- 61 years after the first pcrfor-
mance of this work. U-M alum
Miller now holds the further distinc-
tion of opera librettist. "A View
From the Bridge;" one of his major
plays, was set to music by Music
Prof. William Bolcom. This autum-
nal work was performed in the clos-
ing days of the milleniupm at the
Lyric Opera of Chicago.
Janus will forever stand at the gate
which divides the new and old year.
He will eternally be able to look
back and ahead, at the waning year

A friend of mine has a theory. Like a
lot of his theories, they're alcohol-
inspired, but that only means it takes a
little bit longer for them to make sense.
When it comes down to it, though, it's
"All the good bars have names with
two words or more," Ben said. "But all
the schwag ones have one word
"That's a pretty general theory. Isn't
Cheers a bar with one word?" I said.
"No, I'm talking about the bars
around here." Ben said. "Think about it
- Rick's, Mitch's, Scorekeepers,
Touchdowt n's. those aren't exactly
places to reLix?
"But they're cood bars. I mean dollar
pitchers are what God invented on the
eighth day when he realized he didn't
want to go back to work."
"It's not like they don't have their
good sides. Dollar pitchers, great.
People our age, great. Women in tight
black pants and tank tops in the middle
of January. even better."
"So, what's the problem?"

'I can't get over the feeling that I'm
going into a frat party every time I go
to a campus bar. I wait a half an hour in
the cold, pay a cover to get in and then
pay money for my drinks, while being
crammed in a
small, hot, dingy
room with a
bunch of people .
'V e Seed there x
before but have
ne ce' real
taked to I
m'an. dd a
r f' t x

least you know who your friends are."
"Yeah, but it's not like I get to talk
them that much without trying to shout
over the DJ's speakers. Seriously, every
time I go to a one-word bar I feel like
I'm a little less mature. The whole
super-male ego kicks in again. I'm with
my boys. We're drinking beer, watching
sports and the tightly dressed women
around us. The level of testosterone
tends to go up. while the conersation
tends to dumb down."
LDoesn t that happen jtabout
',?2 but h ee-n in
ina nod o etioment. adte
e ti ra igtem to drn ac
amontsof alcohol doesr.' eacrl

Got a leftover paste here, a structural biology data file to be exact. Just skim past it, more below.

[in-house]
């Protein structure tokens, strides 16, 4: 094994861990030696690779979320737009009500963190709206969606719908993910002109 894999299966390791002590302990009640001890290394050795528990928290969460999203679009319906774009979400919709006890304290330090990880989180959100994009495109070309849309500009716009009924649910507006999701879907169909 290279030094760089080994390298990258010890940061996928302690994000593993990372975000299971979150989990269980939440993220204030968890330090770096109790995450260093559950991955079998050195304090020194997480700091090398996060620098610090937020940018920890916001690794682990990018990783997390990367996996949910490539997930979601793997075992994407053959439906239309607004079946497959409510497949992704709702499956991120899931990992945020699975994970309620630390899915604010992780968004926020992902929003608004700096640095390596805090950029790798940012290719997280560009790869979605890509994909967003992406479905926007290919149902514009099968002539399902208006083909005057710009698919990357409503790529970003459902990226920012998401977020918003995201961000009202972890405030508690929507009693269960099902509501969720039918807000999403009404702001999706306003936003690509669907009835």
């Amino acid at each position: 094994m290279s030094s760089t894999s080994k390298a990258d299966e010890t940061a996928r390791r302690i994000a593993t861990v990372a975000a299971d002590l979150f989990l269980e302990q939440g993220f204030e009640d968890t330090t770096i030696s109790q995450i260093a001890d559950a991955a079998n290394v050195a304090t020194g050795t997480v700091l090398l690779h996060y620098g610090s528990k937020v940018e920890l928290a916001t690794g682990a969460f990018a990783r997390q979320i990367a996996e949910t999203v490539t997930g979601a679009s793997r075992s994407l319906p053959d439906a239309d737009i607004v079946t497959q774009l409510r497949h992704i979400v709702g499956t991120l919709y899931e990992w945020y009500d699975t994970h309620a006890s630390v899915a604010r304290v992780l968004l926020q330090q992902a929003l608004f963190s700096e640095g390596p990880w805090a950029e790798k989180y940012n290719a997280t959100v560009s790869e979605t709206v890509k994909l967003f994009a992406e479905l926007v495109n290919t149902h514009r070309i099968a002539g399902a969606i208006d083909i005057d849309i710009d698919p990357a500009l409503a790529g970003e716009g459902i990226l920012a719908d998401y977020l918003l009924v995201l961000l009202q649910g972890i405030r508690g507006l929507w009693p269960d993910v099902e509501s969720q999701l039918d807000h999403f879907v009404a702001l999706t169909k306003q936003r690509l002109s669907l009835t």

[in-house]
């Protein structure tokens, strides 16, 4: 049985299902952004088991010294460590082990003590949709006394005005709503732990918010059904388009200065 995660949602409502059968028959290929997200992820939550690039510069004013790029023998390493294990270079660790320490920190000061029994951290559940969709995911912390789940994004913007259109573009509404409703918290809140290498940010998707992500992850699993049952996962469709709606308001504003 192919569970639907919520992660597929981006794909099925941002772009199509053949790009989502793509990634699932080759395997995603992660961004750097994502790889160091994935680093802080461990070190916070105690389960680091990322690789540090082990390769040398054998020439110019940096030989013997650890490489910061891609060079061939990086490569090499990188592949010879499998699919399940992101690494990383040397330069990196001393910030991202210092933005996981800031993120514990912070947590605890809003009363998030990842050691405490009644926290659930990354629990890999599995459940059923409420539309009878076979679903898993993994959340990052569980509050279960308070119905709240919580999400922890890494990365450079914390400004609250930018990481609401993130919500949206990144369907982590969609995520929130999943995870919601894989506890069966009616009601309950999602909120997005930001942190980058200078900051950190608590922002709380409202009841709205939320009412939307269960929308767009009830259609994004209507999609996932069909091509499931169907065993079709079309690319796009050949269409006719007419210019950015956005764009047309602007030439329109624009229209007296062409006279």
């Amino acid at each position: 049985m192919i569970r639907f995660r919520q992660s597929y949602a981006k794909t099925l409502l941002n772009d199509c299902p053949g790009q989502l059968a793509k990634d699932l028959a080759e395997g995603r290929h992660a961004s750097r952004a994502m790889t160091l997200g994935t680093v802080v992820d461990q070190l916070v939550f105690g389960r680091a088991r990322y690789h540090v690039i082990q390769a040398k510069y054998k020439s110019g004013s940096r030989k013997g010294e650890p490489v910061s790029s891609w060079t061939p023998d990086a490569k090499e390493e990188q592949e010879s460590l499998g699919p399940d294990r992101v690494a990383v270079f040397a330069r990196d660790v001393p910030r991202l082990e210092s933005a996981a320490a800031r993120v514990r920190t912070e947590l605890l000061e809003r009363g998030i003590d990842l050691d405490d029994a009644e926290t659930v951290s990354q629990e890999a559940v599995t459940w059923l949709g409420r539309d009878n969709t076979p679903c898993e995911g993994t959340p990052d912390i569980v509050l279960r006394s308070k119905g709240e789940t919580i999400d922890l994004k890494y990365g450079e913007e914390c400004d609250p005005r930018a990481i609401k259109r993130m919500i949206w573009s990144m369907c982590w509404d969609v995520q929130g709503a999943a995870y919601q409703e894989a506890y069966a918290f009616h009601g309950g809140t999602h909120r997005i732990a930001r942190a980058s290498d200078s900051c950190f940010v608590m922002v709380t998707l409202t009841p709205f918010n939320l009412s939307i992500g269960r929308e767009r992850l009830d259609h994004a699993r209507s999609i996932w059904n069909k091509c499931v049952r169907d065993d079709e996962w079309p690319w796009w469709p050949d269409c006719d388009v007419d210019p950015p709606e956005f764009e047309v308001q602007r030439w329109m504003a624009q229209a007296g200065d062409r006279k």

seem to inspire intelligent coat ersa-
rions. But then again, it might hax e
something to do with the qualitx of
beer that I'm drinking there too."
"So the quality' of beer determines

how mature someone's actions w
when thev duink?"
"No, the quality of the bar. The
word bars have this plastic, ultr
young, fast-paced multi-miedia in
It's pretty shallow. There isn't any
acter to them."
"Yeah, character. The two-word
have character. The one-word
"Loot it this a[axLin rxao-
ba. tobcan sittraand hate a
"But don' xo eel itelk
"Yuppie scum Yeah, a lite h
the same time. in order to go to p
w ith char'act r for an intelligent co
sation you have to sacrifice a lit
mean, the beer is better and comn

ie.t you know_
some of the peo-

Jon Zemke
St Michge

ple at the bar compared to being a
freshman with no clue x, hat your iden-
tity is in a University of 30.000 plus. Ar



Courtesy of University Musical Society
Wynton MaIs s was one d a brigade of important artists to play Ann Arbor last year.

and the emerging new year. This
year, Janus watched as the 20th cen-
tury faded into history. The impossi-
ble became possible, even probable,
in this past century. Artistic walls

were opened, barriers broken; not
least in Ann Arbor were these the
hallmarks for the immediate past,
not to mention the departed century.
Janus is inevitably smiling.


The Princeton Review
will get you
a little closer{
to medical school
Invest in your future.
Our last classes preparing
for the April ECAT start
January 2W.

Don't face the day
without it.
Are you feeling a bit poor after $
the holiday season? $
Tired of shelling out all your $
cash for new books? $
U Start your semester right, $
Earn EASY MONEY for $
$7 an hour + Nightly Bonuses s
N -04Make your own Schedule $
+FUN Student Atmosphere
0 s
Call 998-7420
Stop By 611 Church, 4h floor
Apply on-line - it's easy! $
$ www.telefund.umich.edu$


Bebe MillerCo ay
Saturday, January 5,8p.m.
Power Center
Over the past decade, Bebe Miller has vaulted tc
the top ranks of American post-modern dance,
and her company's stellar reputation is built on
driving, high-energy dance in which every nuance
of movement is infused with meaning and every
fiber describes emotion.

Take 6

Monday, January 17, 8 p.m.
Hill Auditorium

call us today.

Celebrate the Rev. Dr. Martin Luther King Jr.'s
birthday with these a cappella superstars in their
UMS debut. The winner of seven Grammy Awards
and five Doves (Gospel Music Awards), Take 6's
concerts are a marvel of expression,
interpretation, and instrumentation.




'I ' '~ * 1.

U)niversty Musical Society'* 764.,253E

Back to Top

© 2020 Regents of the University of Michigan